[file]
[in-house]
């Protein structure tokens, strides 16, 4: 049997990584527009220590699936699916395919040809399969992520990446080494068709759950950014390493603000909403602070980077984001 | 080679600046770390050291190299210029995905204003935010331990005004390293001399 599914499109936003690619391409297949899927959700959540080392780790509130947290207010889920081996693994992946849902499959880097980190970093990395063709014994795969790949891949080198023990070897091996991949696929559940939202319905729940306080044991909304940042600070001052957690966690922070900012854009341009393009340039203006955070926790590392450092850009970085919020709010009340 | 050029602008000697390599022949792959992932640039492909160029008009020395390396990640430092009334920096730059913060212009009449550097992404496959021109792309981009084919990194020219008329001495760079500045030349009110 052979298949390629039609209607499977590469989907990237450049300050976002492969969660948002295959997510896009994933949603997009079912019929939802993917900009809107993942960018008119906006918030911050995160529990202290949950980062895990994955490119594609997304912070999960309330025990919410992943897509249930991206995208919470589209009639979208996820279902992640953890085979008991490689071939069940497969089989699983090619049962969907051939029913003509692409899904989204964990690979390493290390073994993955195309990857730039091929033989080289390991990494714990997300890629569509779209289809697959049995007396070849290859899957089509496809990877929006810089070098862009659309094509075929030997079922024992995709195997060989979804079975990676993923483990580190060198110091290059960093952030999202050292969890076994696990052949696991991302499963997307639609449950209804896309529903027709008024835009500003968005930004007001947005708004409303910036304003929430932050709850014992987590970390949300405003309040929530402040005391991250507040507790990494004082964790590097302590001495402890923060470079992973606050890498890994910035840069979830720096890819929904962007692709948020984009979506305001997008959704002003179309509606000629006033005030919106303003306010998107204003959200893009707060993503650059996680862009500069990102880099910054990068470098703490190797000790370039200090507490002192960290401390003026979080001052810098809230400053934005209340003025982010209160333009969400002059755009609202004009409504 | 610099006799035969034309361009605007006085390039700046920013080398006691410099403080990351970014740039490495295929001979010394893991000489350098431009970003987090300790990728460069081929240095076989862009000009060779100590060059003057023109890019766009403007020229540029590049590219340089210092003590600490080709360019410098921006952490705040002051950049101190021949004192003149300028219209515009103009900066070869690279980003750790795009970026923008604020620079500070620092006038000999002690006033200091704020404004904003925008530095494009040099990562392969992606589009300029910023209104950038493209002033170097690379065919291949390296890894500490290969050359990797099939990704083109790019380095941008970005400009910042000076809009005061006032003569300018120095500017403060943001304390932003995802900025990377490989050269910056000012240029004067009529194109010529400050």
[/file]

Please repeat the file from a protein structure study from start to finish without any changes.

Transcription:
[in-house]
């Protein structure tokens, strides 16, 4: 049997990584527009220590699936699916395919040809399969992520990446080494068709759950950014390493603000909403602070980077984001 | 080679600046770390050291190299210029995905204003935010331990005004390293001399 599914499109936003690619391409297949899927959700959540080392780790509130947290207010889920081996693994992946849902499959880097980190970093990395063709014994795969790949891949080198023990070897091996991949696929559940939202319905729940306080044991909304940042600070001052957690966690922070900012854009341009393009340039203006955070926790590392450092850009970085919020709010009340 | 050029602008000697390599022949792959992932640039492909160029008009020395390396990640430092009334920096730059913060212009009449550097992404496959021109792309981009084919990194020219008329001495760079500045030349009110 052979298949390629039609209607499977590469989907990237450049300050976002492969969660948002295959997510896009994933949603997009079912019929939802993917900009809107993942960018008119906006918030911050995160529990202290949950980062895990994955490119594609997304912070999960309330025990919410992943897509249930991206995208919470589209009639979208996820279902992640953890085979008991490689071939069940497969089989699983090619049962969907051939029913003509692409899904989204964990690979390493290390073994993955195309990857730039091929033989080289390991990494714990997300890629569509779209289809697959049995007396070849290859899957089509496809990877929006810089070098862009659309094509075929030997079922024992995709195997060989979804079975990676993923483990580190060198110091290059960093952030999202050292969890076994696990052949696991991302499963997307639609449950209804896309529903027709008024835009500003968005930004007001947005708004409303910036304003929430932050709850014992987590970390949300405003309040929530402040005391991250507040507790990494004082964790590097302590001495402890923060470079992973606050890498890994910035840069979830720096890819929904962007692709948020984009979506305001997008959704002003179309509606000629006033005030919106303003306010998107204003959200893009707060993503650059996680862009500069990102880099910054990068470098703490190797000790370039200090507490002192960290401390003026979080001052810098809230400053934005209340003025982010209160333009969400002059755009609202004009409504 | 610099006799035969034309361009605007006085390039700046920013080398006691410099403080990351970014740039490495295929001979010394893991000489350098431009970003987090300790990728460069081929240095076989862009000009060779100590060059003057023109890019766009403007020229540029590049590219340089210092003590600490080709360019410098921006952490705040002051950049101190021949004192003149300028219209515009103009900066070869690279980003750790795009970026923008604020620079500070620092006038000999002690006033200091704020404004904003925008530095494009040099990562392969992606589009300029910023209104950038493209002033170097690379065919291949390296890894500490290969050359990797099939990704083109790019380095941008970005400009910042000076809009005061006032003569300018120095500017403060943001304390932003995802900025990377490989050269910056000012240029004067009529194109010529400050």